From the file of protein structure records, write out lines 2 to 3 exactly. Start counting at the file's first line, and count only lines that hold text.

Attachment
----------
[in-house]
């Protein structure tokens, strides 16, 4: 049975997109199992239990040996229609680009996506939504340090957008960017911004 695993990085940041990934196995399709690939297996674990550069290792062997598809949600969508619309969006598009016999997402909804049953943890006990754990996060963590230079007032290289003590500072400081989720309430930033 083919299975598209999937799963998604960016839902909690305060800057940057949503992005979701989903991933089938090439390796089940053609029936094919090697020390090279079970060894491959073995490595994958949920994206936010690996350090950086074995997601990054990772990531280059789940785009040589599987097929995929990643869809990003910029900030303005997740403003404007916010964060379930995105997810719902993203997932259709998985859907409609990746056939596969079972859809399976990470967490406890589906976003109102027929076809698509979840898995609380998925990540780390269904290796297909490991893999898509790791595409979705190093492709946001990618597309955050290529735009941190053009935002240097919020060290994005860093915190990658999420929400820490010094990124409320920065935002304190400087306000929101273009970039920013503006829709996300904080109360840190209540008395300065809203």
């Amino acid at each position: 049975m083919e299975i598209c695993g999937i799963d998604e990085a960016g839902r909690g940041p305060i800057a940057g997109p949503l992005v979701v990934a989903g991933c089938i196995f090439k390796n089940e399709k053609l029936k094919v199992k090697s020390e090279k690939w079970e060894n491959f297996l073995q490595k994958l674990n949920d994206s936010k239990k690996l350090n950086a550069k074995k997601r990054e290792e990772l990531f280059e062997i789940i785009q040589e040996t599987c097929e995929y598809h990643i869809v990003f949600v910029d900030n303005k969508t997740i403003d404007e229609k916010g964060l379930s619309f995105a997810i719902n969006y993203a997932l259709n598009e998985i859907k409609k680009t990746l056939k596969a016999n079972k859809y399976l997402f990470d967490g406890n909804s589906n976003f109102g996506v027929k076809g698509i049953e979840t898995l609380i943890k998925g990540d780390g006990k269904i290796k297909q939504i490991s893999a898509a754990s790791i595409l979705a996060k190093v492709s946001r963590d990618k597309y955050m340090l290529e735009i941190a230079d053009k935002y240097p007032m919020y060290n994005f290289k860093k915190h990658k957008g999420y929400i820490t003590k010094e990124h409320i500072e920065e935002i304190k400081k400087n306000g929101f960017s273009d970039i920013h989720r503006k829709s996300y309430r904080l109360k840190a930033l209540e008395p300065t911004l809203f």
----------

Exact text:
């Protein structure tokens, strides 16, 4: 049975997109199992239990040996229609680009996506939504340090957008960017911004 695993990085940041990934196995399709690939297996674990550069290792062997598809949600969508619309969006598009016999997402909804049953943890006990754990996060963590230079007032290289003590500072400081989720309430930033 083919299975598209999937799963998604960016839902909690305060800057940057949503992005979701989903991933089938090439390796089940053609029936094919090697020390090279079970060894491959073995490595994958949920994206936010690996350090950086074995997601990054990772990531280059789940785009040589599987097929995929990643869809990003910029900030303005997740403003404007916010964060379930995105997810719902993203997932259709998985859907409609990746056939596969079972859809399976990470967490406890589906976003109102027929076809698509979840898995609380998925990540780390269904290796297909490991893999898509790791595409979705190093492709946001990618597309955050290529735009941190053009935002240097919020060290994005860093915190990658999420929400820490010094990124409320920065935002304190400087306000929101273009970039920013503006829709996300904080109360840190209540008395300065809203």
């Amino acid at each position: 049975m083919e299975i598209c695993g999937i799963d998604e990085a960016g839902r909690g940041p305060i800057a940057g997109p949503l992005v979701v990934a989903g991933c089938i196995f090439k390796n089940e399709k053609l029936k094919v199992k090697s020390e090279k690939w079970e060894n491959f297996l073995q490595k994958l674990n949920d994206s936010k239990k690996l350090n950086a550069k074995k997601r990054e290792e990772l990531f280059e062997i789940i785009q040589e040996t599987c097929e995929y598809h990643i869809v990003f949600v910029d900030n303005k969508t997740i403003d404007e229609k916010g964060l379930s619309f995105a997810i719902n969006y993203a997932l259709n598009e998985i859907k409609k680009t990746l056939k596969a016999n079972k859809y399976l997402f990470d967490g406890n909804s589906n976003f109102g996506v027929k076809g698509i049953e979840t898995l609380i943890k998925g990540d780390g006990k269904i290796k297909q939504i490991s893999a898509a754990s790791i595409l979705a996060k190093v492709s946001r963590d990618k597309y955050m340090l290529e735009i941190a230079d053009k935002y240097p007032m919020y060290n994005f290289k860093k915190h990658k957008g999420y929400i820490t003590k010094e990124h409320i500072e920065e935002i304190k400081k400087n306000g929101f960017s273009d970039i920013h989720r503006k829709s996300y309430r904080l109360k840190a930033l209540e008395p300065t911004l809203f």